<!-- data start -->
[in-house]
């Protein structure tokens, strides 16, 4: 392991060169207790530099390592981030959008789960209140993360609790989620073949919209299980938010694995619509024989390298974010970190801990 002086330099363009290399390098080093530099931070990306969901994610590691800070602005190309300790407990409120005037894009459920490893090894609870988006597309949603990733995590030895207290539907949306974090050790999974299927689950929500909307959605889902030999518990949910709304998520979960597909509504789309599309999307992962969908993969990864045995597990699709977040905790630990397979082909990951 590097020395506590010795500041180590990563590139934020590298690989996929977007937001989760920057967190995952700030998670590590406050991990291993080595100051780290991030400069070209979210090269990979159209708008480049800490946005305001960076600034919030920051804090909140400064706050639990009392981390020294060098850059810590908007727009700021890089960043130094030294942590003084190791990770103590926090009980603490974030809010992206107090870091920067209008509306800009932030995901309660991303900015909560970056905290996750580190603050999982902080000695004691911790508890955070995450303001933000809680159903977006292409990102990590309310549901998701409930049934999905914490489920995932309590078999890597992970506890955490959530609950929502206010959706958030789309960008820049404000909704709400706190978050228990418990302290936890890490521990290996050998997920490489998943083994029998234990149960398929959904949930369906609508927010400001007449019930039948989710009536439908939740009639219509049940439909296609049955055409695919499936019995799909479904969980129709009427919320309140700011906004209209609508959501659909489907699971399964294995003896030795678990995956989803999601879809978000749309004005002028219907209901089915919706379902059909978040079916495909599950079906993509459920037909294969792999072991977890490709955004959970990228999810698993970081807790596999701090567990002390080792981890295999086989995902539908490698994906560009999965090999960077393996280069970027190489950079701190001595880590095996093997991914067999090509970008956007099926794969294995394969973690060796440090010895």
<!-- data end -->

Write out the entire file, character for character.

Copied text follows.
[in-house]
């Protein structure tokens, strides 16, 4: 392991060169207790530099390592981030959008789960209140993360609790989620073949919209299980938010694995619509024989390298974010970190801990 002086330099363009290399390098080093530099931070990306969901994610590691800070602005190309300790407990409120005037894009459920490893090894609870988006597309949603990733995590030895207290539907949306974090050790999974299927689950929500909307959605889902030999518990949910709304998520979960597909509504789309599309999307992962969908993969990864045995597990699709977040905790630990397979082909990951 590097020395506590010795500041180590990563590139934020590298690989996929977007937001989760920057967190995952700030998670590590406050991990291993080595100051780290991030400069070209979210090269990979159209708008480049800490946005305001960076600034919030920051804090909140400064706050639990009392981390020294060098850059810590908007727009700021890089960043130094030294942590003084190791990770103590926090009980603490974030809010992206107090870091920067209008509306800009932030995901309660991303900015909560970056905290996750580190603050999982902080000695004691911790508890955070995450303001933000809680159903977006292409990102990590309310549901998701409930049934999905914490489920995932309590078999890597992970506890955490959530609950929502206010959706958030789309960008820049404000909704709400706190978050228990418990302290936890890490521990290996050998997920490489998943083994029998234990149960398929959904949930369906609508927010400001007449019930039948989710009536439908939740009639219509049940439909296609049955055409695919499936019995799909479904969980129709009427919320309140700011906004209209609508959501659909489907699971399964294995003896030795678990995956989803999601879809978000749309004005002028219907209901089915919706379902059909978040079916495909599950079906993509459920037909294969792999072991977890490709955004959970990228999810698993970081807790596999701090567990002390080792981890295999086989995902539908490698994906560009999965090999960077393996280069970027190489950079701190001595880590095996093997991914067999090509970008956007099926794969294995394969973690060796440090010895």